The Complexities of Motherhood & Continued Bonds

Understanding Grief / Understanding Grief : Eleanor Haley

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I've been writing about my grief for my mother and how it has impacted my life as a mother since May of 2013, my first Mother's Day here at WYG. Looking back at some of my earlier articles, it's like reading an old diary. The people described on those pages still exist, but how we were is a distant memory in many ways. 

When my kids were young, everything seemed so precious and pure. Sure, there were tantrums and epic messes, but mostly I remember sweetness, closeness, and affection. And as I savored these little moments, I often thought of my mother and how nurturing and loving she was in my earliest memories of her. 

But ten years have gone by, and my kids are older now. Naturally, they're becoming individuals and developing unique ideas about the world and who they want to be. There's more distance, more shut doors, and I notice them tucking little things about themselves away from me. Though our love may be unconditional, their adoration is a little less unbridled. I'm now forever teetering on being cheesy, out-of-touch, or, lord forbid, embarrassing. 

I fret about the change, but then I try to put it into perspective -- this is normal; this is okay. Things about our relationship are gone, but wonderful new things have emerged. And wasn't I similarly distant, defiant, and honestly, a lot more trouble in my own teen years? I remember feeling a deep love for my mother that I couldn't find a way to express. She always had to assume I loved and appreciated her, which I now look back on with heaps of regret.

Complex and Evolving Continued Bonds

We often talk about how comforting it is to have a continued bond with our loved ones who have died. But as Queen Elizabeth said, "Grief is the price we pay for love."**

**Though Queen Elizabeth II popularized these words, the original source quote comes from grief theorist, Colin Murray Parks who said:

"The pain of grief is just as much part of life as the joy of love: it is perhaps the price we pay for love, the cost of commitment."

I think this quote applies to our ever-evolving continued bond as well. The price of continuing to love someone who's died is that you're reminded quite often just how tragic it is that they're gone.

You also may find yourself stumbling over new questions and realizations that you can't revisit with them. Though it's worth it to keep loving the person, realistically, having a continued bond may look like oscillating between finding warmth in your connection and discovering new pain points and secondary losses.

I think about my mom a lot these days. Maybe even more so than in recent memory. As I struggle to navigate this new chapter as a mother, I begin to look at my mother and our relationship through a different lens. And I see that as my relationships with my daughters change, so does my bond with my mother.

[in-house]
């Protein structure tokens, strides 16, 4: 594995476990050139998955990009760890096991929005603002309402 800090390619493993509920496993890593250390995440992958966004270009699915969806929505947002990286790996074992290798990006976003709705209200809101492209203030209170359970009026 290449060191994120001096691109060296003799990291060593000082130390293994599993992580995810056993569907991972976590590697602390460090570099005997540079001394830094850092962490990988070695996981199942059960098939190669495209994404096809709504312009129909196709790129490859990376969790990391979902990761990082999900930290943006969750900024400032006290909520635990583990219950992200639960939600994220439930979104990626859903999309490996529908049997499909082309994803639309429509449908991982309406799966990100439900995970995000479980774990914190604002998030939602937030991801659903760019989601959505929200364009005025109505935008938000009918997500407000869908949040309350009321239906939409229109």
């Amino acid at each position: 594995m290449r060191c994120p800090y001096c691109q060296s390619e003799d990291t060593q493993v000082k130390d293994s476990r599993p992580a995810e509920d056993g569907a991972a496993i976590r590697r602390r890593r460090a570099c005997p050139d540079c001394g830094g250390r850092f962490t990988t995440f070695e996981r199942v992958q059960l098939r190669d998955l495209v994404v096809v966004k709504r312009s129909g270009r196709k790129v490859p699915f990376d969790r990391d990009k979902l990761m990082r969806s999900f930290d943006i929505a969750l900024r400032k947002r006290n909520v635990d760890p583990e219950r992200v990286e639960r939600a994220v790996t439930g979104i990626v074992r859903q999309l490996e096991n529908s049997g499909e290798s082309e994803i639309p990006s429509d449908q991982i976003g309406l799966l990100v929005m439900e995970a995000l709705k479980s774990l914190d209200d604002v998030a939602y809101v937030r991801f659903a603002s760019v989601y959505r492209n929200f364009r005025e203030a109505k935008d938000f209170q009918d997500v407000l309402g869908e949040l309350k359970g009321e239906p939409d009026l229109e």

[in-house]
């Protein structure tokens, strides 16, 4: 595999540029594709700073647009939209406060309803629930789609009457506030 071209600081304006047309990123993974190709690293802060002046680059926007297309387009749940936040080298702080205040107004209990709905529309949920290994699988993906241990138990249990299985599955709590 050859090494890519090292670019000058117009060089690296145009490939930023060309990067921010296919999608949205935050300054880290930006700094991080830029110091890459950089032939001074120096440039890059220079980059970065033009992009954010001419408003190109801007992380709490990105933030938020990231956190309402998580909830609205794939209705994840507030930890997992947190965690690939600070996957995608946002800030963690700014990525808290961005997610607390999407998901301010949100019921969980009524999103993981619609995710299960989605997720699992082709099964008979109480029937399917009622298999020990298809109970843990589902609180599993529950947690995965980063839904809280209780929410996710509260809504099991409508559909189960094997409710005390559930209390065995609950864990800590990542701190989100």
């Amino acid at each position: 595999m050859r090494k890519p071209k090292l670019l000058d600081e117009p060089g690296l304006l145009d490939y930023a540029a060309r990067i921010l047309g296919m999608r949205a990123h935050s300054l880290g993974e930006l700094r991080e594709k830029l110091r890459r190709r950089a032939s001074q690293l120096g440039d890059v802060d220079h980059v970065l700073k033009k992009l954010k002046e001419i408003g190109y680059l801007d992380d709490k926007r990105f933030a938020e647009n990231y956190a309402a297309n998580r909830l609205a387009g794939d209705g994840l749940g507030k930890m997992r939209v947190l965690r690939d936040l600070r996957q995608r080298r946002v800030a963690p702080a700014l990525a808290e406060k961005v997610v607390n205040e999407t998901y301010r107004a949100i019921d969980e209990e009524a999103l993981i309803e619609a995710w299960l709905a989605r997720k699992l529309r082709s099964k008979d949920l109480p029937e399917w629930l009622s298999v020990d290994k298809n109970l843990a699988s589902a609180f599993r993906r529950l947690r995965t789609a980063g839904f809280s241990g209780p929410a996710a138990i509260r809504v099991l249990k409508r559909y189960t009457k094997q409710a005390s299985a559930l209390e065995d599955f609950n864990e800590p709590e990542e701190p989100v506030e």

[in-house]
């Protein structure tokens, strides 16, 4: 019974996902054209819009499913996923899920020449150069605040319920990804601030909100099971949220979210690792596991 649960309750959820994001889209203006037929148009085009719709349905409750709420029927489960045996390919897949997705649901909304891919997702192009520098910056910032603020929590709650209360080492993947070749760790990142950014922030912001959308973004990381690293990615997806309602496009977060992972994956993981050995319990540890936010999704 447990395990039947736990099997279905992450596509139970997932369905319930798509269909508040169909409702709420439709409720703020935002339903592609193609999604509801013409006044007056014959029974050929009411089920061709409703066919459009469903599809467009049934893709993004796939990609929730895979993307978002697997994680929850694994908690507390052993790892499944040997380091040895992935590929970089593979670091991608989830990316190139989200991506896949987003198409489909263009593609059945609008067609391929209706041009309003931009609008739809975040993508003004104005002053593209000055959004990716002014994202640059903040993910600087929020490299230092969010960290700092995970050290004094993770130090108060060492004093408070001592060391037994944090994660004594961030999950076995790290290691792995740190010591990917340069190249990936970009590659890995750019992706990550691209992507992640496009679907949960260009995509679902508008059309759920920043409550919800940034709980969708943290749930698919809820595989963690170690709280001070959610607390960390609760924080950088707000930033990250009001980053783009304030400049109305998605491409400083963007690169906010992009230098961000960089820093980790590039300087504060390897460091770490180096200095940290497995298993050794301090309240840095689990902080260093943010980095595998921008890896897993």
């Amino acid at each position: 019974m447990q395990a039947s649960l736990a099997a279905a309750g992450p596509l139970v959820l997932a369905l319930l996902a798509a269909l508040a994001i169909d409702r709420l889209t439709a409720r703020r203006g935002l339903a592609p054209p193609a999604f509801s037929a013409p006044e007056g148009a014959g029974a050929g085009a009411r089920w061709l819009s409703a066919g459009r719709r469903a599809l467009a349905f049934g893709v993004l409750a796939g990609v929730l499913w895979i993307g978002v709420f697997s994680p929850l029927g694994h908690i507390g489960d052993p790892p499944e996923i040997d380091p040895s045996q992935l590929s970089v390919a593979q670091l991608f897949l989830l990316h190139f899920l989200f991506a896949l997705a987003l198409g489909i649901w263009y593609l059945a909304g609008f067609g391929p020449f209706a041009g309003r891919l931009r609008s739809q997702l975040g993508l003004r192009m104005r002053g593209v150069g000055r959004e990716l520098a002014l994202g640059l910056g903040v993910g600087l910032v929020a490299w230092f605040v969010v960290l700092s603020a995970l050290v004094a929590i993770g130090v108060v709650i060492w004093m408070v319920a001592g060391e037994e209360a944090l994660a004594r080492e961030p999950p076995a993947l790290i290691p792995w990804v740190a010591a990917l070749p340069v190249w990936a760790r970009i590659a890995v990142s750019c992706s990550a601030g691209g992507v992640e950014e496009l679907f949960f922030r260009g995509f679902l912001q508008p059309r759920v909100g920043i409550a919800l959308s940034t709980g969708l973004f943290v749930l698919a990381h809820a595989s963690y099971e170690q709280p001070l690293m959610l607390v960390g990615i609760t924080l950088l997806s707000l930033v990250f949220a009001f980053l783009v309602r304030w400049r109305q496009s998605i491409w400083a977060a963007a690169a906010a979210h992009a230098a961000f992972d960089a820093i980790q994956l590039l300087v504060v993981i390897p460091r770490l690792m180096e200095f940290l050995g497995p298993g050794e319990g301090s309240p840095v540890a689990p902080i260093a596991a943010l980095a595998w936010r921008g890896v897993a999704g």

Sometimes I find pain.

For example, I'm suddenly asking myself new questions. Sometimes, I even wonder what my mom thought of me in my young-adult years. How did she feel when I shut her out? Or when I made choices she didn't agree with? Did I hurt her feelings? Or did she dismiss my behavior as part of my stage of life? Though I know she always loved me, I don't actually know if she liked me, which is a thought I only allow myself to consider for a few seconds before I self-combust.

And sometimes I find positive.

I've discovered more positive things in our expanding bond as well, though. As I navigate my changing relationship with my daughters, I think I better understand some of what my mother was going through as a parent to six children. I can finally fully appreciate her patience and unwavering care towards our teenage angst, even though I know that must have been hard at times. I wish I could tell her how much I appreciate her, but I can't. So instead, I think of her during times of stress and worry and remind myself to give my children the grace and compassion she gave me. 

As I go through life, I learn that our continued bonds with people who have died straddle two parallel timelines. There's the path you walk with them in the present, and there's the path you revisit walking with them in the past. Though you may find beautiful treasures on both timelines, you may also discover new questions and things you wish were different. Your relationship with them was complex in life, and so it makes sense that it should remind multifaceted and dynamic in death.

To my children, if you ever find this article. I have loved every stage of your life, and that's why I mourn to see them pass, but at the same time, I treasure each new one that comes. Perhaps my mother's death has made it so I'm always a little sad because it reminds me of how quickly this can all pass by, and if I had it my way, I'd be here to walk with you through life forever. I know, I know- awkward, cringe- but I had to say it.

We wrote a book!

After writing online articles for What’s Your Grief
for over a decade, we finally wrote a tangible,
real-life book!

After writing online articles for What’s Your Grief for over a decade, we finally wrote a tangible, real-life book!